Thousands die of dehydration each year in NHS hospitals

According to healthcare regulator NICE, tens of thousands of patients are dying needlessly in NHS hospitals from kidney failure linked to dehydration.

The report from the National Institute for Health and Care Excellence (Nice) estimates that around 100,000 cases of a condition known as acute kidney injury could be prevented if simple checks like ensuring patients have enough to drink were implemented. This could mean that between 12,000 and 42,000 deaths per year may possibly be avoided by improving care in our NHS hospitals.

The condition effects between 262,000 and one million people every year and costs the NHS around £500 million according to new guidelines released by Nice. It also kills more people on an annual basis than common cancers and occurs more regularly in those with heart failure, diabetes, are suffering from infections or following major surgery.

Deaths from dehydration are always avoidable

Fiona Loud of Kidney Alliance, a group formed to represent the interests of patients, charities, and professional bodies who influence the development and implementation of Government policy relating to kidney care, said: “Acute kidney injury is something that happens really quickly. Within a few hours your condition can become life-threatening, and it is completely avoidable.”

The new guidelines state that NHS staff should measure the level of serum creatinine in high-risk patients, those with existing conditions such as heart failure, liver disease, diabetes, a history of kidney problems or blood poisoning. Other basic checks include measuring the output of urine and ensuring a patient is sufficiently hydrated.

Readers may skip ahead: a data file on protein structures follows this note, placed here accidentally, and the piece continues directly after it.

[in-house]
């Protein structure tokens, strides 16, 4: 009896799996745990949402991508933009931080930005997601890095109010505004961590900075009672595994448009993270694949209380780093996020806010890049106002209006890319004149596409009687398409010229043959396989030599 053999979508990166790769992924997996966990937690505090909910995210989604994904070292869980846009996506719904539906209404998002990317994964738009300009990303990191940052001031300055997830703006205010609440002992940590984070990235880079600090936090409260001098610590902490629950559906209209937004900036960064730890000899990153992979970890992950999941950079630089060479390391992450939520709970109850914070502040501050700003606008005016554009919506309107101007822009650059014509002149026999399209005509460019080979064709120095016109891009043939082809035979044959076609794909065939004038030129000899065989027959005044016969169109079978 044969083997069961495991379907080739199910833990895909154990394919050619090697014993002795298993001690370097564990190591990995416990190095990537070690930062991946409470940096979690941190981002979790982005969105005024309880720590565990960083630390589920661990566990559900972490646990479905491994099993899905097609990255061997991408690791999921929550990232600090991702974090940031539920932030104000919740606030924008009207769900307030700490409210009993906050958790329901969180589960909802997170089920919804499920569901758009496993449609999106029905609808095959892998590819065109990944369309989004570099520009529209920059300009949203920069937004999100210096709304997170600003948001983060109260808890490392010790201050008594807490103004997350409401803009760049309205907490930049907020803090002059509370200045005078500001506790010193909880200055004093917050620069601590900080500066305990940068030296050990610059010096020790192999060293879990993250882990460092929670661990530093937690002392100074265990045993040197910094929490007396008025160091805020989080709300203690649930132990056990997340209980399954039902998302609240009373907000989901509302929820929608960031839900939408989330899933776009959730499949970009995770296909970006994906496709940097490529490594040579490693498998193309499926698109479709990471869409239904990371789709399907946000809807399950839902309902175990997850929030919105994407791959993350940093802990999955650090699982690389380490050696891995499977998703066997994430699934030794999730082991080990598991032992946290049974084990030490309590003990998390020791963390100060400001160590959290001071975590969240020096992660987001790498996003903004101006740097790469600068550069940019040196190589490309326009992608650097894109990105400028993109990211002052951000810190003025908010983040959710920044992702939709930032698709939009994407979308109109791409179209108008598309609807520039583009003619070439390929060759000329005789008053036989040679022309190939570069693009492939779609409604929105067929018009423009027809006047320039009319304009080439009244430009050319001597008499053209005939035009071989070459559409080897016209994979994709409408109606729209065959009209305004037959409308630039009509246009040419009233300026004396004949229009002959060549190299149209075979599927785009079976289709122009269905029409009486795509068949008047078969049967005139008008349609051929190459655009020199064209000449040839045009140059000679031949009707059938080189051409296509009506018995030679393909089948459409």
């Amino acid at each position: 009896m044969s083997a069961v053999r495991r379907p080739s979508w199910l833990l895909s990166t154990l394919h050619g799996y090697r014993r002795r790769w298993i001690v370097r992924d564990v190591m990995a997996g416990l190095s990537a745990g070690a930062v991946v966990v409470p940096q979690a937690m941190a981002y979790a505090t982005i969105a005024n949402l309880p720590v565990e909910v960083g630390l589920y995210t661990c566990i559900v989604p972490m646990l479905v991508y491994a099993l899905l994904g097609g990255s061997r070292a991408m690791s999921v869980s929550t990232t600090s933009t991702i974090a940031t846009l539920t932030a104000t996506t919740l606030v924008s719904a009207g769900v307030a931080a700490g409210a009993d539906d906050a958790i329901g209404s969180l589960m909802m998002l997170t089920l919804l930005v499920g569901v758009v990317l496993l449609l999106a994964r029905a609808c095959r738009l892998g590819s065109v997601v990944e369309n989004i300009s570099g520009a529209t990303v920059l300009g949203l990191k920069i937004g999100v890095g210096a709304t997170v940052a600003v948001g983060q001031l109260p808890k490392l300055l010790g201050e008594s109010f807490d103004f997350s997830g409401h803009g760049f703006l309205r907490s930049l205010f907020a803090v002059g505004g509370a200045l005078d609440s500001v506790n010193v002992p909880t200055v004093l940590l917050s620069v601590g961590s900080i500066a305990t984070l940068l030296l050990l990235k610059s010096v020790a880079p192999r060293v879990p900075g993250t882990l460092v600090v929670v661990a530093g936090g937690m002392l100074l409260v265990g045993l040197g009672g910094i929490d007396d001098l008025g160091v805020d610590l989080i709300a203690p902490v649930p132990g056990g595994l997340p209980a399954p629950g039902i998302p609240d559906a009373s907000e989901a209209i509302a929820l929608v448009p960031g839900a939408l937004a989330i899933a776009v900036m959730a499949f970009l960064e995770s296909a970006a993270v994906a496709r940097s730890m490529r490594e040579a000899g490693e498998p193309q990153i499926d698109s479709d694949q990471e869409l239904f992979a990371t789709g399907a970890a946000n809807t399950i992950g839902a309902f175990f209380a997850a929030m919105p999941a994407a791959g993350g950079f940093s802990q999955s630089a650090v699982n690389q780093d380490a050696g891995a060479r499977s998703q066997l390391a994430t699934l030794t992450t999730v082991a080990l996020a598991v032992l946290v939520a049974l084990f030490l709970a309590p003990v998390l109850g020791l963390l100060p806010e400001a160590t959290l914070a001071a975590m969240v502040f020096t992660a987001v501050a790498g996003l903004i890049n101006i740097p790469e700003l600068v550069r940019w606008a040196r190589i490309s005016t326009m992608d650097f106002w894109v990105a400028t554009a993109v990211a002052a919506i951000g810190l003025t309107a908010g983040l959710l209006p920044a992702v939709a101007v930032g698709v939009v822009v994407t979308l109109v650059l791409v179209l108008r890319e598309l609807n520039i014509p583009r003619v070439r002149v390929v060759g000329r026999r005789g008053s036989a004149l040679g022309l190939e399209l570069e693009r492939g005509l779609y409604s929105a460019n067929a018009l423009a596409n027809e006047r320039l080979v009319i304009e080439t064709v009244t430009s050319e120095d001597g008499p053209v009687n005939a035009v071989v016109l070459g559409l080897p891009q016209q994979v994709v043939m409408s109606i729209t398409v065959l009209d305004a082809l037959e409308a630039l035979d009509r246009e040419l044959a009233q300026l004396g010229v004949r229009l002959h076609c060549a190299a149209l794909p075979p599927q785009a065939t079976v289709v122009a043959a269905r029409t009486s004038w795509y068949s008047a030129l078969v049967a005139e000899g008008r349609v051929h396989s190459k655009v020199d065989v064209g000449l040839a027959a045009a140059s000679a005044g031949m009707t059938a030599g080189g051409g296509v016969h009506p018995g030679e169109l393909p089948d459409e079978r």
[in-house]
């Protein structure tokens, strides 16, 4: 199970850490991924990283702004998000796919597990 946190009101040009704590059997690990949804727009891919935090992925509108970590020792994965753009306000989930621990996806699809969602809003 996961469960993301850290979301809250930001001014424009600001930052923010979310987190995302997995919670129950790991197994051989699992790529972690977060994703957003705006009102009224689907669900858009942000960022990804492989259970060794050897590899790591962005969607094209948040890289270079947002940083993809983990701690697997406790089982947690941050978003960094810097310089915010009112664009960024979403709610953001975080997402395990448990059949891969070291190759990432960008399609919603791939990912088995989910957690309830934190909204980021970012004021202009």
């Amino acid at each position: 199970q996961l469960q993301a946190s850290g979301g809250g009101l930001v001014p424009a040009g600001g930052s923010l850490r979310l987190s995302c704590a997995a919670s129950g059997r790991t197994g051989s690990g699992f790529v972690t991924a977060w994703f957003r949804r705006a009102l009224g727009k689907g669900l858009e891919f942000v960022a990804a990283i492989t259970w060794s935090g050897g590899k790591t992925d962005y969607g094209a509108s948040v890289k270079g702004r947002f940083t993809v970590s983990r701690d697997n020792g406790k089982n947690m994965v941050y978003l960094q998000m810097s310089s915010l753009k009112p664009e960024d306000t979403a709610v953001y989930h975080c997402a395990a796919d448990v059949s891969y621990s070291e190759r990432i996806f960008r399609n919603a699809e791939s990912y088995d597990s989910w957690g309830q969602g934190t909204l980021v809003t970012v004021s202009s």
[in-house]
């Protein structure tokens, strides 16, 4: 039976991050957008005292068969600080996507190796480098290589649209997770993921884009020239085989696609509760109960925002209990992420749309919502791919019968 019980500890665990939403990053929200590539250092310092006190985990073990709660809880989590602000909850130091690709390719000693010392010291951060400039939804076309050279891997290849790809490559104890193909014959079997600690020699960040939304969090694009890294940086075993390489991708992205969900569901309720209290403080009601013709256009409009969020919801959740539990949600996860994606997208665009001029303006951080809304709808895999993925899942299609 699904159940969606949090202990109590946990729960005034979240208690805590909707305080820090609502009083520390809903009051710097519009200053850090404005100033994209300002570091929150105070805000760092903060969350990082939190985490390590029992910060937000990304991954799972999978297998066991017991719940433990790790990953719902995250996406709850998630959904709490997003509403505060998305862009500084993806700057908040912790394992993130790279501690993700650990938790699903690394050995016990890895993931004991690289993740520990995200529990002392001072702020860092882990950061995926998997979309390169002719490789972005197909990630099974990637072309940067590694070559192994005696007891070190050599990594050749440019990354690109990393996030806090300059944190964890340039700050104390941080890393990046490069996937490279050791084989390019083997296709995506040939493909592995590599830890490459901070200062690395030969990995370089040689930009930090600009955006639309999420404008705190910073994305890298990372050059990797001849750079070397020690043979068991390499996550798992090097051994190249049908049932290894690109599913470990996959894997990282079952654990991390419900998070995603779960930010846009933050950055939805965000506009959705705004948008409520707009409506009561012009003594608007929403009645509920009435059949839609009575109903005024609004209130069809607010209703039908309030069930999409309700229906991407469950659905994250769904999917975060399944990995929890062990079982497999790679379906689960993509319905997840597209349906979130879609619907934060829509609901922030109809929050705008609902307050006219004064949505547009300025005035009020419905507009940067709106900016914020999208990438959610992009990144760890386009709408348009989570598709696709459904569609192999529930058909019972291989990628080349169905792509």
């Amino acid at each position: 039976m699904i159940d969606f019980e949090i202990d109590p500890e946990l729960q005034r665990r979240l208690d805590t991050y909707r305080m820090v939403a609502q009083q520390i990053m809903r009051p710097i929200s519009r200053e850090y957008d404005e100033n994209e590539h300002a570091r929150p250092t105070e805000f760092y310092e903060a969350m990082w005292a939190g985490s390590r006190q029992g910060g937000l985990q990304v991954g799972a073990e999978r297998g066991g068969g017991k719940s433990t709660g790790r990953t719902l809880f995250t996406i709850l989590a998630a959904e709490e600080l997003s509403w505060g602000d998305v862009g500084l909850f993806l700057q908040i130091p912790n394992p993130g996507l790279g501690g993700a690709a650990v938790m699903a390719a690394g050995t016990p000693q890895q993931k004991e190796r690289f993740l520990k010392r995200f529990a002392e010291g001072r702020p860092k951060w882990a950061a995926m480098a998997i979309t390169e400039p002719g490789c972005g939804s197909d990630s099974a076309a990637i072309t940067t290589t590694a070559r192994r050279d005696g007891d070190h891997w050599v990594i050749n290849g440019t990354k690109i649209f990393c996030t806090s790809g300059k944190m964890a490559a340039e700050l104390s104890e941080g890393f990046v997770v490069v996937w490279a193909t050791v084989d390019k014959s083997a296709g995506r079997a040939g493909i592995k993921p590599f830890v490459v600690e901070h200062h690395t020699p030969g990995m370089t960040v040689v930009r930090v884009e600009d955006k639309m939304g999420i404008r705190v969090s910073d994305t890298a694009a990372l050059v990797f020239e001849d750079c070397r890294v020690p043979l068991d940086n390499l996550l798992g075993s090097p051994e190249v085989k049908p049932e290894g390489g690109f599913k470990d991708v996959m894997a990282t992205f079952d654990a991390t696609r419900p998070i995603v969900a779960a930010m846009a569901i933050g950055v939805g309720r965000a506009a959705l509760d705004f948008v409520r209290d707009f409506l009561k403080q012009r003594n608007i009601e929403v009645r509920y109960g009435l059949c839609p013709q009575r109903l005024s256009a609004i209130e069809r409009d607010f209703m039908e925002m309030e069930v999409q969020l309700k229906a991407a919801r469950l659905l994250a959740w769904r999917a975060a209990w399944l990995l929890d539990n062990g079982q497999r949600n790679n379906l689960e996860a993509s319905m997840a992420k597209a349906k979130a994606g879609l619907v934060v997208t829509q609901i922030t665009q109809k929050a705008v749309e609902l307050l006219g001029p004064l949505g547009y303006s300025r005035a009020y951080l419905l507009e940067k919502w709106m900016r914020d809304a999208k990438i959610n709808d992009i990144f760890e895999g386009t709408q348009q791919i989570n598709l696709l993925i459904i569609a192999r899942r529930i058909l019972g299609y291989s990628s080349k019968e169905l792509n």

Keylaw’s specialist medical negligence solicitors believe it is unacceptable that someone should die unnecessarily through poor patient care when that death could have easily been avoided with simple, basic checks.

The firm welcomes the introduction of the new guidelines and hope that they serve their purpose of raising awareness amongst healthcare professionals to ensure that acute kidney injury is identified early on and the correct treatment is administered.

A spokesperson said “The NHS must employ any means necessary to reduce the number of people needlessly dying each year.”

The team of expert medical negligence solicitors at Keylaw represent clients across the UK who have suffered prolonged illness, injury or even death following negligent treatment.

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